France Verdi: Don Carlo: Orchestre National Bordeaux Aquitaine, Choeur de l’Opéra National de Bordeaux, Choeur Intermezzo, Paul Daniel (conductor), L’Auditorium de Bordeaux, 27.9.2015 (JMI)
Direction: Charles Roubaud
Sets: Emmanuelle Favre
Costumes: Katia Duflot
Lighting: Marc Delamézière
Videos: Virgile Koering
Don Carlo: Leonardo Caimi
Elisabetta: Elza Van Den Heever
Philip II: Adrian Sâmpetrean
Eboli: Keri Alkema
Posa: Tassis Christoyannis
Inquisitor: Wenwei Zhang
Friar: Patrick Bolleire
Tebaldo: Rihab Chaleb
Heaven’s Voice: Anaïs Constans
Bordeaux began its opera season in the new Auditorium rather than the traditional venue of the Grand Théâtre. The decision to perform Don Carlo here was somewhat unexpected: the stage is limited although there is a pit.
It is the final season for Bordeaux Opera director Thierry Fouquet, who retires at the end of it. His successor is the conductor Marc Minkowski, whose appointment is rather surprising. Mr. Fouquet has been director of the Bordeaux Opera since 1996, and the results of his management have been quite positive. In particular, I would point out his discovery of new talents through his presence on the juries of prestigious singing competitions, in particular Operalia. To cite just one example: South African soprano Elza Van Den Heever, now a regular in the best opera houses of the world, and present every year in Bordeaux since Thierry Fouquet arranged for her debut here eight years ago.
The version of Don Carlo done here is the Italian one in four acts. It was a kind of sui generis performance as far as the stage goes: Charles Roubaud’s design clearly relates to this particular auditorium. The staging is not even minimalist but rather nihilistic ̶ there are no actual sets, just bare walls and virtually no props. The lack of sets is compensated for by excellent videos that create the right atmosphere for the different scenes: a few tombs for San Giusto, some trees for the Veil song, a church (the outside on the stage and the interior above it) for the auto da fe, and a simple grille at the back for the scene of the prison. It’s all very simple yet very adequate. Clearly, the cost must have been a fraction of that for a traditional production, but nothing is missing. The video projections are complemented by excellent lighting. The costumes conform to the historical period of the plot and are well suited, but with two caveats. First, the costumes are lighter than what one sees in many other productions; and it is surprising that the chorus (seated off-stage) is dressed in contemporary street clothes. Each chorister appears to be wearing what he or she brought from home.
Charles Roubaud tells the story directly and effectively. He places the chorus in the auditorium seats behind the orchestra, while the action takes place down on the stage where we see only soloists and some extras. I found the production efficient in every aspect, including the economics. It could be seen as an example to how to avoid the many opera productions of little interest but almost unbearable cost.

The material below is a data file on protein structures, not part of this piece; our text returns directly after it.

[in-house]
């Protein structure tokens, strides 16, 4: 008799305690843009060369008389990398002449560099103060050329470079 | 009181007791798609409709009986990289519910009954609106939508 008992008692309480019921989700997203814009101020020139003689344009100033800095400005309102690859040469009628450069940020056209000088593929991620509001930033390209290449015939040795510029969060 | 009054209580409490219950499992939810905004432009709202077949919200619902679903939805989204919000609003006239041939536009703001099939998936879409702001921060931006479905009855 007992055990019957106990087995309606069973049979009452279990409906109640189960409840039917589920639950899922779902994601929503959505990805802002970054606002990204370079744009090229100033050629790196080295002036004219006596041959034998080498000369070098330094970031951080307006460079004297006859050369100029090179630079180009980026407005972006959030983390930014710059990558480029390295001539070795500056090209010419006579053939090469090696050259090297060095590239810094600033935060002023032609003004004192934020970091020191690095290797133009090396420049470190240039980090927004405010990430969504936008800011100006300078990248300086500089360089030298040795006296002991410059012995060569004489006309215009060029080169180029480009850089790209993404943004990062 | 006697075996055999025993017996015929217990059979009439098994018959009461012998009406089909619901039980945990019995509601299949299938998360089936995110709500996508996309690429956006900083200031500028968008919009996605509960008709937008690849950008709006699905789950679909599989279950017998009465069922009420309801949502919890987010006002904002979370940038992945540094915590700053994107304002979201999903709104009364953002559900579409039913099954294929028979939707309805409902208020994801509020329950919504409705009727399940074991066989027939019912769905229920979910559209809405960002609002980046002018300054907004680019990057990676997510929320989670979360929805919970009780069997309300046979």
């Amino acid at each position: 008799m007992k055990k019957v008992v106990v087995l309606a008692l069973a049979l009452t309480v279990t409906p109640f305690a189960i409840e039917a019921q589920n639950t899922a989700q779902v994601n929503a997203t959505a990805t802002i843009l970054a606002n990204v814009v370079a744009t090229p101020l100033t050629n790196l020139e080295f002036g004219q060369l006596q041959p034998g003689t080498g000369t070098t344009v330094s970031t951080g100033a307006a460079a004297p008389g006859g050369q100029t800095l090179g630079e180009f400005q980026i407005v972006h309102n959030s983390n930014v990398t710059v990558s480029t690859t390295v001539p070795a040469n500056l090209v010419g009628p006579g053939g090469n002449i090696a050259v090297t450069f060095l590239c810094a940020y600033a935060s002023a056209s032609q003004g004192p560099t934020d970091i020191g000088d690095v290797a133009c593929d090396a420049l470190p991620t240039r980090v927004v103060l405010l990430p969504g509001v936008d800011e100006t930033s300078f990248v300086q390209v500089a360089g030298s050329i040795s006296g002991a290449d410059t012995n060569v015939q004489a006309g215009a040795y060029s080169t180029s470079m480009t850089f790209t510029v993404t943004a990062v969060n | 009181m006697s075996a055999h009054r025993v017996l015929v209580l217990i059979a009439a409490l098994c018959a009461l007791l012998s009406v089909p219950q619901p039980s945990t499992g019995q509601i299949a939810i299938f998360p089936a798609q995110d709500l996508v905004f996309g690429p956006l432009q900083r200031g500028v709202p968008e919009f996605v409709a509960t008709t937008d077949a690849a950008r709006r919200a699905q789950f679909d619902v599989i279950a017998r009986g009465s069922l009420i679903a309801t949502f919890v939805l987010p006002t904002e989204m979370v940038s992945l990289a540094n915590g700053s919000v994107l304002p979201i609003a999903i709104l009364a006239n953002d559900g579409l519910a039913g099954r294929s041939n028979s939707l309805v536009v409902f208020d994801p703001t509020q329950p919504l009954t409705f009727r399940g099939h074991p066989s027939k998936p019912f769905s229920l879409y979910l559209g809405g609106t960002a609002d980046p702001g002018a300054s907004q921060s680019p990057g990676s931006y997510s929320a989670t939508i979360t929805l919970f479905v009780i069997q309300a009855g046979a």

Alain Lombard had been announced as conductor, but he cancelled a few days ago due to health problems. He was replaced by the music director of Bordeaux Opera, Paul Daniel. I am convinced that we were better off with the change. Mr. Daniel demonstrated a steady hand, true Verdi sense and lots of energy, drawing a great performance from the Orchestre National Bordeaux Aquitaine. The chorus of the Opéra National was joined by the Choeur Intermezzo, and their performance was excellent.
There were also changes in the cast. Uruguayan tenor Carlo Ventre cancelled his performance as Don Carlo, and the part was sung by the young Italian tenor Leonardo Caimi. He’s a lyric tenor with a very attractive voice that had no problem reaching the audience. The best of his voice lies in the middle range; he had some problems in the passage and was little tight at the top although he reaches the high C. He needs to improve his expressiveness ̶ there’s a certain monotony in his singing.
The best singer in the cast was Elza Van Den Heever, who gave an excellent interpretation of Elisabetta di Valois. Tessitura does not create any problems for her, and she was at her best in the aria “Tu che le vanità.” Let’s hope that the departure of Thierry Fouquet does not prevent us from enjoying this great soprano in Bordeaux in the coming years.
Romanian bass Adrian Sâmpetrean was an effective interpreter of Philip II, although I found him short on nobility and intent more than once, opening sounds excessively and offering a wide voice but not tremendous quality. He did better than I expected with “Ella giammai m’amò” and sang intensely in the scene of the confrontation with the Inquisitor.
I did not enjoy Tassis Christoyannis in the part of Posa. This is a visionary character of extraordinary nobility, ideal for a lyric baritone with an outstanding singing line. This wasn’t the case with Mr. Christoyannis who abused vocal volume at all times. Obviously, the audience did not share my opinion.
American soprano Keri Alkema was a flawless interpreter of Princess Eboli. Bordeaux decided to cast a soprano for this role, which makes sense when singing “O don fatale” matters. Ms. Alkema did very well, a little weak at the bottom of the tessitura but powerful and secure at the top. She was better than many of her colleagues at the Veil song and had no problems in agilities.
Chinese bass Wenwei Zhang was a resounding Grand Inquisitor, and Patrick Bolleire made a good impression as the Friar. Canadian mezzo soprano Rihab Chaleb offered a more important voice than usual in Tebaldo. Anaïs Constans was also good as the voice of Heaven.
José M. Irurzun